Although I am aware that historical preservation costs money, I found that much of second half of the book was an attempt to give historians a financial argument as to why it could behoove someone. That being said, I find it ridiculous that people not only want, but actually expect a financial gain as a reason not to destroy historical buildings. Even my favorite part of the second half of the book, Revitalizing Downtown, felt littered with facts like “The Main Street Center recently tabulated that the program led to the rehabilitation of 60,000 buildings (instant happy thought for me, over 174,000 jobs, and to $35 for every $1 spent.” (174) Why do we still look at our collective history in dollars and cents rather than with just sense?
Page 201 clearly shows a list of an entire budget of a project, including tax benefits of doing such a rehab. To me, if you don’t want to live in a historic district ( or own a business in one), then by all means do not. If you do, I feel it ridiculous that it takes an entire spreadsheet of cost accounting to help someone determine…. what exactly? Whether or not or history has value?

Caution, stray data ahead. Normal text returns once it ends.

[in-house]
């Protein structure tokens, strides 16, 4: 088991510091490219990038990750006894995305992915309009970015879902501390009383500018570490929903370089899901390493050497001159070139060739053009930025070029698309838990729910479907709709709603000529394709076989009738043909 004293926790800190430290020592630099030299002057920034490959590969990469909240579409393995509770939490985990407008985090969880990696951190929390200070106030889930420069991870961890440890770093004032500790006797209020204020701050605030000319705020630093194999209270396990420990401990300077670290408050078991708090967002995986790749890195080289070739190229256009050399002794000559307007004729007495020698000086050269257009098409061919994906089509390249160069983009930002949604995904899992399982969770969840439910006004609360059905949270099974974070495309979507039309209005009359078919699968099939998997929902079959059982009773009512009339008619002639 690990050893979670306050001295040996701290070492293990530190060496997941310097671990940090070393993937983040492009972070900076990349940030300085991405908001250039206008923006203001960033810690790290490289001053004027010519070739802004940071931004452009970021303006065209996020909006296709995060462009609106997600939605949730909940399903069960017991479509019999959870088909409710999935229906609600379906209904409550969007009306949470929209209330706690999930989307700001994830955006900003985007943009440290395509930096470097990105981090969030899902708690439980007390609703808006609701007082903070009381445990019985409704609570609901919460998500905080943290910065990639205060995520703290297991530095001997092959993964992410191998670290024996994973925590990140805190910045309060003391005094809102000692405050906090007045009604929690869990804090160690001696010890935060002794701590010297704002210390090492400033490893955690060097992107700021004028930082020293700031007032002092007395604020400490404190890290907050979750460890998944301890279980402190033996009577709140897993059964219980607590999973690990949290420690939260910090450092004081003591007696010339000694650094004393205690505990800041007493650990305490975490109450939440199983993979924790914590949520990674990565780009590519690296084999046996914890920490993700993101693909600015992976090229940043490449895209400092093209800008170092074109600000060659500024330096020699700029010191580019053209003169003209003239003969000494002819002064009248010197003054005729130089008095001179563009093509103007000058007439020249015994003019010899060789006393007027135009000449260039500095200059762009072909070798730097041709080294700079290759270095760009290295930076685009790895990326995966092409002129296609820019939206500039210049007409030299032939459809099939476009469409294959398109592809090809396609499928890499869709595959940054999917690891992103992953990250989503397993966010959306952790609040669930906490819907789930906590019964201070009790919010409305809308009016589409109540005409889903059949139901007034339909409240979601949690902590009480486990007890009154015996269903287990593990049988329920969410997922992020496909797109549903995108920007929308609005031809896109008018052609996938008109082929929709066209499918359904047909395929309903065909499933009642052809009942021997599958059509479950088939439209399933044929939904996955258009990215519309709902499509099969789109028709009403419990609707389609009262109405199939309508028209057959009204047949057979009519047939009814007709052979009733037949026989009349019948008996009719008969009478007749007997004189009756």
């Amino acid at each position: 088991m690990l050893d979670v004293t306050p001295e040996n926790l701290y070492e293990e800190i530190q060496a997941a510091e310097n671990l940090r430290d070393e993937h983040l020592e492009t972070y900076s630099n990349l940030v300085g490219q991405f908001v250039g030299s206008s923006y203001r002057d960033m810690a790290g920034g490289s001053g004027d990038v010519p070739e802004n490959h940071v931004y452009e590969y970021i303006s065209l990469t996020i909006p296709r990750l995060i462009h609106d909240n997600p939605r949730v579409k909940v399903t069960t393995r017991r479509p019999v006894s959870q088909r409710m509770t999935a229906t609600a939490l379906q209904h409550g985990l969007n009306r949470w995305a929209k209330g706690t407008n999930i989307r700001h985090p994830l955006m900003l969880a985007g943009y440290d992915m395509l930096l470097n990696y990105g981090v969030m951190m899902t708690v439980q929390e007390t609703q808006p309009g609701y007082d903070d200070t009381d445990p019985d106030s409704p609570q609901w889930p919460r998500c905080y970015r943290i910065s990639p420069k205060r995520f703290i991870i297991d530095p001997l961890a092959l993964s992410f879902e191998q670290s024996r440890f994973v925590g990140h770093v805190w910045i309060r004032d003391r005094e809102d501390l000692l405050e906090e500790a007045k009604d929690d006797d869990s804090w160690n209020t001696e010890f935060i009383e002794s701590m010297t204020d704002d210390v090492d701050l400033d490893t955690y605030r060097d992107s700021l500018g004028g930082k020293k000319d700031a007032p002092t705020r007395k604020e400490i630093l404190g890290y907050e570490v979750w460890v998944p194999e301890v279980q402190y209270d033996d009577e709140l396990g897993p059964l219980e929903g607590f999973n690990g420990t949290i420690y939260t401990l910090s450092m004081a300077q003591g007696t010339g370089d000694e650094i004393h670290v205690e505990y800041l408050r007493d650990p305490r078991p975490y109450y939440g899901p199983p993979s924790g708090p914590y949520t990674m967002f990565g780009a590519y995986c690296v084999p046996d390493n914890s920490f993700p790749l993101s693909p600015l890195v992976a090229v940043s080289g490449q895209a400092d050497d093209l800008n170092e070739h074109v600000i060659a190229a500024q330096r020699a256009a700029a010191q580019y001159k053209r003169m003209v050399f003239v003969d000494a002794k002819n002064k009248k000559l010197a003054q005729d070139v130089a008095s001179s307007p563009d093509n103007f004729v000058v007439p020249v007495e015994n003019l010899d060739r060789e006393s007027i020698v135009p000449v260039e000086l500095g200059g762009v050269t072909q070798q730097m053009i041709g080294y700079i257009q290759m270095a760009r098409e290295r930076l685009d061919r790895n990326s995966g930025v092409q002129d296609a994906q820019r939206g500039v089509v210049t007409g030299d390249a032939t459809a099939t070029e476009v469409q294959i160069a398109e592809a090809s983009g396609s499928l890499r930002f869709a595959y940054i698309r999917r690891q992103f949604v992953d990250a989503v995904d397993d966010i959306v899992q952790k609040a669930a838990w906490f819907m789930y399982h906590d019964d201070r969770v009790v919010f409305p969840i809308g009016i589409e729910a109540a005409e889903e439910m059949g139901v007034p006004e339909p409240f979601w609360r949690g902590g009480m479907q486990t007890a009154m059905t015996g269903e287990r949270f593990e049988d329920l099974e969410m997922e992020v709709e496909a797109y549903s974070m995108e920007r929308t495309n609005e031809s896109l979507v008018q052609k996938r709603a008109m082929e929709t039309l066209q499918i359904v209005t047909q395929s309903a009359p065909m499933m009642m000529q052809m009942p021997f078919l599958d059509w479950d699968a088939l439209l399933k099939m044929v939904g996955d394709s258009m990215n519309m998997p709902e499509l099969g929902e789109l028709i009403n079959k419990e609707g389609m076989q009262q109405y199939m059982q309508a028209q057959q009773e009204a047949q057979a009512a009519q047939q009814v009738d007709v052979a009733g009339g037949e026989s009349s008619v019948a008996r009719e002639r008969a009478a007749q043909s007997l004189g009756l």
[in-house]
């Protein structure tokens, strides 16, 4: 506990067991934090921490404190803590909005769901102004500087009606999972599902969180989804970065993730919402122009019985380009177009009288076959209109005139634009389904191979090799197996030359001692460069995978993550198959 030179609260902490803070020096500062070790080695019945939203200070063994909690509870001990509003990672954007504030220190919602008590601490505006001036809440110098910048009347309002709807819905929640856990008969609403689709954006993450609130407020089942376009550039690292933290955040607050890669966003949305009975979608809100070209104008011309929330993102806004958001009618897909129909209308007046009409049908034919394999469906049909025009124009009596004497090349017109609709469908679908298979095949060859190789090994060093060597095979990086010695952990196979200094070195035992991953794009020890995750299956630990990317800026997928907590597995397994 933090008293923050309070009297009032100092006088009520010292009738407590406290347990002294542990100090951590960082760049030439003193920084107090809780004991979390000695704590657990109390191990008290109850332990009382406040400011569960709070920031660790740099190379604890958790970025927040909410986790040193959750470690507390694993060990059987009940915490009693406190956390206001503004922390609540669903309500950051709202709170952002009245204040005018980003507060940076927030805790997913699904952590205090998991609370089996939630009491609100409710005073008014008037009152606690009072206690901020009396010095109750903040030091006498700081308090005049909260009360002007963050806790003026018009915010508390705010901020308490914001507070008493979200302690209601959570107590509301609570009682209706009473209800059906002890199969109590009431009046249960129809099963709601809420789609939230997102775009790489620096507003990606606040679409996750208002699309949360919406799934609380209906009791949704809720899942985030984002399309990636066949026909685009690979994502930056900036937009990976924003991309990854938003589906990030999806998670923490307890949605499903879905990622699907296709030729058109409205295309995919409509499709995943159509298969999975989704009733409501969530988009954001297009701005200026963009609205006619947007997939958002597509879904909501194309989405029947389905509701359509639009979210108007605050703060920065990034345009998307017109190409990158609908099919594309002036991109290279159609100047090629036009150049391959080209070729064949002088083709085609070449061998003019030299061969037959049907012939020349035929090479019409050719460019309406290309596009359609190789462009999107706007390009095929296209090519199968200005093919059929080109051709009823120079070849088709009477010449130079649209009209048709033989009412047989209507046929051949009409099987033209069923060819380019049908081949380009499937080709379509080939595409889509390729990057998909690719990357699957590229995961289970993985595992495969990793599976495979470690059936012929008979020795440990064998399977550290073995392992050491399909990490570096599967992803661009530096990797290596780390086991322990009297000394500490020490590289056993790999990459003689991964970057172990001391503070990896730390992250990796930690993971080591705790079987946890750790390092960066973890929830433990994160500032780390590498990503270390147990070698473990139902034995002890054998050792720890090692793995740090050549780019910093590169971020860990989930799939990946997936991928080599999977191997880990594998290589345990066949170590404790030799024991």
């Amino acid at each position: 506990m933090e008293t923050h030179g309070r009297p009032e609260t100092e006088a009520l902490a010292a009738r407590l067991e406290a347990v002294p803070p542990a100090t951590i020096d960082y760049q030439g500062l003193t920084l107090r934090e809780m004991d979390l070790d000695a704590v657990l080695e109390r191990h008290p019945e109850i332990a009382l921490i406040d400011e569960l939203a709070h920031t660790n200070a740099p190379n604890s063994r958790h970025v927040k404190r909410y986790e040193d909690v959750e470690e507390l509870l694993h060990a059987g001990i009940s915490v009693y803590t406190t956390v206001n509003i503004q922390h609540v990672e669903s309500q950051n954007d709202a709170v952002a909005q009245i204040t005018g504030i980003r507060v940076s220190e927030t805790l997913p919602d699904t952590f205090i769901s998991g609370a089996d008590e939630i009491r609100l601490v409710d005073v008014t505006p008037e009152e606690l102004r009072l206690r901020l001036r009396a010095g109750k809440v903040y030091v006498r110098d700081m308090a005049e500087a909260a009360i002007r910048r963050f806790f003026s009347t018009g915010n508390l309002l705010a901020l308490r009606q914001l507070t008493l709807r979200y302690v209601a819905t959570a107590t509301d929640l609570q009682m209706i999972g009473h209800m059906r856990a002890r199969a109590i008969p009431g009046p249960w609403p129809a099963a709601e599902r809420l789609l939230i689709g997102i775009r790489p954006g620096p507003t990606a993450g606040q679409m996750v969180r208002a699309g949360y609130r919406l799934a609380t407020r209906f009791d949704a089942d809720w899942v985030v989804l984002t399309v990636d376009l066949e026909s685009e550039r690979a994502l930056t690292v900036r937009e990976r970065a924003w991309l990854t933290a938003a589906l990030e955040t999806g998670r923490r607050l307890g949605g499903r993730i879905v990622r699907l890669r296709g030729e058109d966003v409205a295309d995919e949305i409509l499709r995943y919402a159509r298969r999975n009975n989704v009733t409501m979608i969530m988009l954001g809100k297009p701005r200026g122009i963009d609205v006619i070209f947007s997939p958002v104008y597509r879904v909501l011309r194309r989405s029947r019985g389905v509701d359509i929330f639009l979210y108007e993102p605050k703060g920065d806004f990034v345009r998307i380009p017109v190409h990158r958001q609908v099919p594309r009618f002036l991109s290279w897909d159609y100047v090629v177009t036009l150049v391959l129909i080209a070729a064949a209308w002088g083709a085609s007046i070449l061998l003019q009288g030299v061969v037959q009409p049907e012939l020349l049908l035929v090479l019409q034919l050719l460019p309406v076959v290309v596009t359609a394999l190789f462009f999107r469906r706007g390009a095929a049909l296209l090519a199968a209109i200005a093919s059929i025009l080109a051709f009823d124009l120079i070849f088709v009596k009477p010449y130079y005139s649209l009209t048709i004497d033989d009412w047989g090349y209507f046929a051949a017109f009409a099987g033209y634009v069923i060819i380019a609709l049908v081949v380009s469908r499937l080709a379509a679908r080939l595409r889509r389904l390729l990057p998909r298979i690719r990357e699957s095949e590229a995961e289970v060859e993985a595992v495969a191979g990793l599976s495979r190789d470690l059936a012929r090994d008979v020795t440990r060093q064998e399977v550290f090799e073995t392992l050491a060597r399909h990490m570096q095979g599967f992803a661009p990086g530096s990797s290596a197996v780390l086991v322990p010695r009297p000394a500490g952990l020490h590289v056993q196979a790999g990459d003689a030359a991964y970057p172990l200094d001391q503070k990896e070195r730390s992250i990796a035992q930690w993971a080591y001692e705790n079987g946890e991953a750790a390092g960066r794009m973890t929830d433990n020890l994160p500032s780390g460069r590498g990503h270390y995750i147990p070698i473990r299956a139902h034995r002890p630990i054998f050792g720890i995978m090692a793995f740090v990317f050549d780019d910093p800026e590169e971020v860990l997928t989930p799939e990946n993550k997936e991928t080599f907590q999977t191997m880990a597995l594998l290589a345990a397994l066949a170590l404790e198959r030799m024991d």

The other thought that consistently came up for me was that, what about areas that are historic to a certain group of people but are overlooked by others? With the idea of a commission in charge of what is historical and what is not, what about places like Garden City, known for its beautiful gardens…. that were built and maintained by the Chinese who, as second class citizens of their time, have conveniently been written out of that narrative? Those that have power are the only ones that seemingly can tell us what has history and what does not. Only fairly recently has history started to put into the narrative the significance of many race, class, and gender in the building of America. With this in mind I would hate to lose the history of these other disenfranchised groups simply because they were disenfranchised.